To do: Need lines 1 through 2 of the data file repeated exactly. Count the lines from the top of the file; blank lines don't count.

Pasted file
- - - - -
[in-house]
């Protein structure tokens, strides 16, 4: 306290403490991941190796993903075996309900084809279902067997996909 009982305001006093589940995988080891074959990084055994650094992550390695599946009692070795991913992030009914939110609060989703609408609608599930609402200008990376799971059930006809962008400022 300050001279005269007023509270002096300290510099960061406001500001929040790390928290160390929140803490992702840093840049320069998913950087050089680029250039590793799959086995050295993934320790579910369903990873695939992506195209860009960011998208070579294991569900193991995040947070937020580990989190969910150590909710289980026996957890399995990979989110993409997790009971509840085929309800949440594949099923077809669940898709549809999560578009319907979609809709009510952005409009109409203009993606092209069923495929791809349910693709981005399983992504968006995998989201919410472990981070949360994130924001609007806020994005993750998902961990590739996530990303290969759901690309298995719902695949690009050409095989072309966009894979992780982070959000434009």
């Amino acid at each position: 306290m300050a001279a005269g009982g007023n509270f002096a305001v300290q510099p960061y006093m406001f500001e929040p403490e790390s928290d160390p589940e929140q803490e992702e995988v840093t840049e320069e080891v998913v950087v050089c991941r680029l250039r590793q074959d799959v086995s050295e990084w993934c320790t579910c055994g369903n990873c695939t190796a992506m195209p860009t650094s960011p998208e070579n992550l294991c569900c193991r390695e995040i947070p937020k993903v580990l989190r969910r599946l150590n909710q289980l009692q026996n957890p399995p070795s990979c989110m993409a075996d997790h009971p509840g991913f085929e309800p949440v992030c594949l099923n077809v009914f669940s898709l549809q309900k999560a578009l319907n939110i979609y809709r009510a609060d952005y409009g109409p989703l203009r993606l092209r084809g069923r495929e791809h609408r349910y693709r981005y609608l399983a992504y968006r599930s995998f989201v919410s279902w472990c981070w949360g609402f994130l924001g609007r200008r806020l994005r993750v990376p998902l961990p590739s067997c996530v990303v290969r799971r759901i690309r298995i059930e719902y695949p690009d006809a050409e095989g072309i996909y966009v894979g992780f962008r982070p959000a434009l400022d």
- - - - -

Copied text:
[in-house]
């Protein structure tokens, strides 16, 4: 306290403490991941190796993903075996309900084809279902067997996909 009982305001006093589940995988080891074959990084055994650094992550390695599946009692070795991913992030009914939110609060989703609408609608599930609402200008990376799971059930006809962008400022 300050001279005269007023509270002096300290510099960061406001500001929040790390928290160390929140803490992702840093840049320069998913950087050089680029250039590793799959086995050295993934320790579910369903990873695939992506195209860009960011998208070579294991569900193991995040947070937020580990989190969910150590909710289980026996957890399995990979989110993409997790009971509840085929309800949440594949099923077809669940898709549809999560578009319907979609809709009510952005409009109409203009993606092209069923495929791809349910693709981005399983992504968006995998989201919410472990981070949360994130924001609007806020994005993750998902961990590739996530990303290969759901690309298995719902695949690009050409095989072309966009894979992780982070959000434009």